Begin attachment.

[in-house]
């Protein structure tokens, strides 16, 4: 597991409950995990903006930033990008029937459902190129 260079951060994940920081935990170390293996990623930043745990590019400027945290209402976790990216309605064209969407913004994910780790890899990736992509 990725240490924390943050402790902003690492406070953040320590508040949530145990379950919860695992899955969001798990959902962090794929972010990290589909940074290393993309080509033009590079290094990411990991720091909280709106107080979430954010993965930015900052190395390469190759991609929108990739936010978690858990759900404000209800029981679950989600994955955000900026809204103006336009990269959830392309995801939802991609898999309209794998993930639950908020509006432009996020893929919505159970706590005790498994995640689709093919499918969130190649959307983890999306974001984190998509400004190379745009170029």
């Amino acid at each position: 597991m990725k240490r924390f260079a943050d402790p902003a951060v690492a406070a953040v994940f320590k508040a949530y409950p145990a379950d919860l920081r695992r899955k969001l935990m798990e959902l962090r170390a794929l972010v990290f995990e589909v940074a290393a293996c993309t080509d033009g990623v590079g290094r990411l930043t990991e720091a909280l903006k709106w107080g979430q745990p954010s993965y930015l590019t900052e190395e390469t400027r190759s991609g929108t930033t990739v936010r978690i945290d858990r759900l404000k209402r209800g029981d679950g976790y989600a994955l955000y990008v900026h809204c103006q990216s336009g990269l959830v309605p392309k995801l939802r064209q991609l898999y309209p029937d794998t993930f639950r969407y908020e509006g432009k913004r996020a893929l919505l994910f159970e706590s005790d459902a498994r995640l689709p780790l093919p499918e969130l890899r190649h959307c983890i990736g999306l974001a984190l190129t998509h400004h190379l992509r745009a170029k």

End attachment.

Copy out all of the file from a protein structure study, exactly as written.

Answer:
[in-house]
């Protein structure tokens, strides 16, 4: 597991409950995990903006930033990008029937459902190129 260079951060994940920081935990170390293996990623930043745990590019400027945290209402976790990216309605064209969407913004994910780790890899990736992509 990725240490924390943050402790902003690492406070953040320590508040949530145990379950919860695992899955969001798990959902962090794929972010990290589909940074290393993309080509033009590079290094990411990991720091909280709106107080979430954010993965930015900052190395390469190759991609929108990739936010978690858990759900404000209800029981679950989600994955955000900026809204103006336009990269959830392309995801939802991609898999309209794998993930639950908020509006432009996020893929919505159970706590005790498994995640689709093919499918969130190649959307983890999306974001984190998509400004190379745009170029």
């Amino acid at each position: 597991m990725k240490r924390f260079a943050d402790p902003a951060v690492a406070a953040v994940f320590k508040a949530y409950p145990a379950d919860l920081r695992r899955k969001l935990m798990e959902l962090r170390a794929l972010v990290f995990e589909v940074a290393a293996c993309t080509d033009g990623v590079g290094r990411l930043t990991e720091a909280l903006k709106w107080g979430q745990p954010s993965y930015l590019t900052e190395e390469t400027r190759s991609g929108t930033t990739v936010r978690i945290d858990r759900l404000k209402r209800g029981d679950g976790y989600a994955l955000y990008v900026h809204c103006q990216s336009g990269l959830v309605p392309k995801l939802r064209q991609l898999y309209p029937d794998t993930f639950r969407y908020e509006g432009k913004r996020a893929l919505l994910f159970e706590s005790d459902a498994r995640l689709p780790l093919p499918e969130l890899r190649h959307c983890i990736g999306l974001a984190l190129t998509h400004h190379l992509r745009a170029k």